Most of what bedevils us these days can be chalked up to a simple lack of familiarity with others.  The other day, a white guy explained to me why he owns and cherishes the Confederate flag, and then he ventured an opinion:  “I bet most black people don’t mind this flag at all.”  I asked him if he had actually asked any black people about this, and of course he hadn’t.  I have, and after a few dozen such inquiries, the verdict is unanimous:  this flag means hate, it arouses fear, it wounds.  Interestingly, my friend with the flag is really a fine, ethical person.  He just wasn’t familiar with enough people.

     The ruckus around same-sex marriage is similar.  In many (but not all) churches like mine, this subject is being debated.  When someone says to me, I am opposed to same-sex marriage, the Bible is against it, I’m sorry but it’s just wrong, I ask, Do you know any same-sex couples who wish to be (or are) married?  Have you asked them, What is your life like?  Why do you want to marry?  What does God mean to you and your partner?  Inevitably the answer is No.

     Then I know liberals who are advocates of same-sex marriage, and they generally view their foes as narrow-minded bigots.  I ask them, Do you know any conservatives on this?  Have you asked them Why do you feel the way you feel?  What does God mean to you in all this?  What do you fear, and what are you protecting?  Inevitably the answer is No.  Lacking familiarity, we do not like, and therefore we certainly can’t love.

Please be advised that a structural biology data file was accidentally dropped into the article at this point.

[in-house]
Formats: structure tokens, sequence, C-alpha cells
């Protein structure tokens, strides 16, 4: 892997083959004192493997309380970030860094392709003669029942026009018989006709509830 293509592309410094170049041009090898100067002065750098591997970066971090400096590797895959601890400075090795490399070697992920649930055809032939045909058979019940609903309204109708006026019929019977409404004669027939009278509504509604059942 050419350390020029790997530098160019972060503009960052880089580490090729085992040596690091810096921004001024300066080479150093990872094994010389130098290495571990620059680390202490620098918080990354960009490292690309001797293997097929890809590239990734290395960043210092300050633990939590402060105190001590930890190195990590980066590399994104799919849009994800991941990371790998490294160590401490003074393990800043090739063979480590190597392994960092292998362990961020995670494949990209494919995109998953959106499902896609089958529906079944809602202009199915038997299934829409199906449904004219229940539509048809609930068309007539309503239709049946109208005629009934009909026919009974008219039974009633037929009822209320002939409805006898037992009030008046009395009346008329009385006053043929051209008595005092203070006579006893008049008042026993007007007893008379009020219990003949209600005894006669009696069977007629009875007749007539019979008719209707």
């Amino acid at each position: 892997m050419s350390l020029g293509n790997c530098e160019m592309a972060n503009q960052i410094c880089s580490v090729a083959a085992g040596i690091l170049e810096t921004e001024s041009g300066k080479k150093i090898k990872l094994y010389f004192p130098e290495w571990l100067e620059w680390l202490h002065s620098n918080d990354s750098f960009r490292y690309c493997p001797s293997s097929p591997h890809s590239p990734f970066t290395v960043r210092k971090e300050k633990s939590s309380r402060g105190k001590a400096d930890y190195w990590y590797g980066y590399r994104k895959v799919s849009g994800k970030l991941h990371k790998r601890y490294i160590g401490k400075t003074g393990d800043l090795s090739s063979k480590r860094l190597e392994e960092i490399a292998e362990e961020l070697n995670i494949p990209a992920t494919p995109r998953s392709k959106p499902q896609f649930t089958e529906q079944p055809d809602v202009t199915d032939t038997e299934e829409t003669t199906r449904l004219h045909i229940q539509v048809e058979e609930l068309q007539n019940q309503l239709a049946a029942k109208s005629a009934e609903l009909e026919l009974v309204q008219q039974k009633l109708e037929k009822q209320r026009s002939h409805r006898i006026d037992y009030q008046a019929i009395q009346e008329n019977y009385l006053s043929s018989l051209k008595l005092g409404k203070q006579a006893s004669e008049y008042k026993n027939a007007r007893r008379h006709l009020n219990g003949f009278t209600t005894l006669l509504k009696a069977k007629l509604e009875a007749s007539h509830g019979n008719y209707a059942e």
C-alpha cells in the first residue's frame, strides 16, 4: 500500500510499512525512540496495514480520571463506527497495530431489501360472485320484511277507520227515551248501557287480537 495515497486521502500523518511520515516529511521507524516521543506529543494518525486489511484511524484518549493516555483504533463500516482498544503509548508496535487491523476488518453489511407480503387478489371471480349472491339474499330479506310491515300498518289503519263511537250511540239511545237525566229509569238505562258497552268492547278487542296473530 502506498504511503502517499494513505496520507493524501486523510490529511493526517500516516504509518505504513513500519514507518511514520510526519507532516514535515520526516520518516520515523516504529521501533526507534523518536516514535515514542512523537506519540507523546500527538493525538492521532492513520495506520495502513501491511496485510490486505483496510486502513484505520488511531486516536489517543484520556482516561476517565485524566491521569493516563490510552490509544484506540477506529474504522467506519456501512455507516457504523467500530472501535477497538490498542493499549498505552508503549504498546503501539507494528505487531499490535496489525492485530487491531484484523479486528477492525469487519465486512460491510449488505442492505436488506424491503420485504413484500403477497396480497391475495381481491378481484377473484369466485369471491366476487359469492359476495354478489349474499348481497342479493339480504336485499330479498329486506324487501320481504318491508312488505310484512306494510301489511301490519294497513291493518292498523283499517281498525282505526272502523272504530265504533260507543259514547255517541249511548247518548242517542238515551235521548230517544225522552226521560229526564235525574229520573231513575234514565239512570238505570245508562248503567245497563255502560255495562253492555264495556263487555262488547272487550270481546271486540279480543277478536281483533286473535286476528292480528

Guns:  we have a standoff out there between those who loathe guns and can’t fathom why we can’t get some controls in place or even get rid of weapons entirely.  But they generally only talk among themselves, and do not know or listen to gun owners or members of the NRA.  We may think we know others, but usually all we’ve seen are caricatures:  the worst NRA spokesman is the one we’ve heard, the most naïve gun opponent is the one we’ve heard quoted.  No wonder we never move toward any rational solutions, but only talk past each other with ever intensifying rancor.